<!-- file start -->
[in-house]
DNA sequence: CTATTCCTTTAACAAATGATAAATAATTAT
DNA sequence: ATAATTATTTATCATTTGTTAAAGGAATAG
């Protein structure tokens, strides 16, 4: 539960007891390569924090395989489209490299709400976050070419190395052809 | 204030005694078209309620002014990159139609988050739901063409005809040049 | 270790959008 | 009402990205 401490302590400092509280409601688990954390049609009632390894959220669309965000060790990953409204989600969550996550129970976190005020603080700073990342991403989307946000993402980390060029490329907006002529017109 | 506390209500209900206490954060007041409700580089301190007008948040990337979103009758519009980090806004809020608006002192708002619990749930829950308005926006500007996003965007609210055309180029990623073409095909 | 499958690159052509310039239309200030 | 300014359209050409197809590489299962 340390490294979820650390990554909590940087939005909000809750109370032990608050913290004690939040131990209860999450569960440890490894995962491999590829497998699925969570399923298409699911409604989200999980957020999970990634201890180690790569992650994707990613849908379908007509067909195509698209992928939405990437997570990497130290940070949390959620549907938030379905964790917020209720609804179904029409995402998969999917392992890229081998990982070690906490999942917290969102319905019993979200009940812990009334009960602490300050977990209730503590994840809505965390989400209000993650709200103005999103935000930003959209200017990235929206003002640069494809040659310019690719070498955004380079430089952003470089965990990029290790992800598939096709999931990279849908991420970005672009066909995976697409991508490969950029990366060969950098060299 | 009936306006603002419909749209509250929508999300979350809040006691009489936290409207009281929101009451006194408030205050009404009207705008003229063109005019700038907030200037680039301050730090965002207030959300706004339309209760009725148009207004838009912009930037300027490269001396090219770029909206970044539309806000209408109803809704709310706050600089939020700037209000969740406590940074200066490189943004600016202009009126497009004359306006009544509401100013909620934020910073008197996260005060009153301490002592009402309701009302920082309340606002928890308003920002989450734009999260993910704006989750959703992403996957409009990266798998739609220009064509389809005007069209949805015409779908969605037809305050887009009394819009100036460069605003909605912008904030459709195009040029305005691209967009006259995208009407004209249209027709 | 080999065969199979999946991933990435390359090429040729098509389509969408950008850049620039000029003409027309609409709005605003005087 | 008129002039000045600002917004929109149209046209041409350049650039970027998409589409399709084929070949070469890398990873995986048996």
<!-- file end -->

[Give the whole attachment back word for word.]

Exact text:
[in-house]
DNA sequence: CTATTCCTTTAACAAATGATAAATAATTAT
DNA sequence: ATAATTATTTATCATTTGTTAAAGGAATAG
């Protein structure tokens, strides 16, 4: 539960007891390569924090395989489209490299709400976050070419190395052809 | 204030005694078209309620002014990159139609988050739901063409005809040049 | 270790959008 | 009402990205 401490302590400092509280409601688990954390049609009632390894959220669309965000060790990953409204989600969550996550129970976190005020603080700073990342991403989307946000993402980390060029490329907006002529017109 | 506390209500209900206490954060007041409700580089301190007008948040990337979103009758519009980090806004809020608006002192708002619990749930829950308005926006500007996003965007609210055309180029990623073409095909 | 499958690159052509310039239309200030 | 300014359209050409197809590489299962 340390490294979820650390990554909590940087939005909000809750109370032990608050913290004690939040131990209860999450569960440890490894995962491999590829497998699925969570399923298409699911409604989200999980957020999970990634201890180690790569992650994707990613849908379908007509067909195509698209992928939405990437997570990497130290940070949390959620549907938030379905964790917020209720609804179904029409995402998969999917392992890229081998990982070690906490999942917290969102319905019993979200009940812990009334009960602490300050977990209730503590994840809505965390989400209000993650709200103005999103935000930003959209200017990235929206003002640069494809040659310019690719070498955004380079430089952003470089965990990029290790992800598939096709999931990279849908991420970005672009066909995976697409991508490969950029990366060969950098060299 | 009936306006603002419909749209509250929508999300979350809040006691009489936290409207009281929101009451006194408030205050009404009207705008003229063109005019700038907030200037680039301050730090965002207030959300706004339309209760009725148009207004838009912009930037300027490269001396090219770029909206970044539309806000209408109803809704709310706050600089939020700037209000969740406590940074200066490189943004600016202009009126497009004359306006009544509401100013909620934020910073008197996260005060009153301490002592009402309701009302920082309340606002928890308003920002989450734009999260993910704006989750959703992403996957409009990266798998739609220009064509389809005007069209949805015409779908969605037809305050887009009394819009100036460069605003909605912008904030459709195009040029305005691209967009006259995208009407004209249209027709 | 080999065969199979999946991933990435390359090429040729098509389509969408950008850049620039000029003409027309609409709005605003005087 | 008129002039000045600002917004929109149209046209041409350049650039970027998409589409399709084929070949070469890398990873995986048996």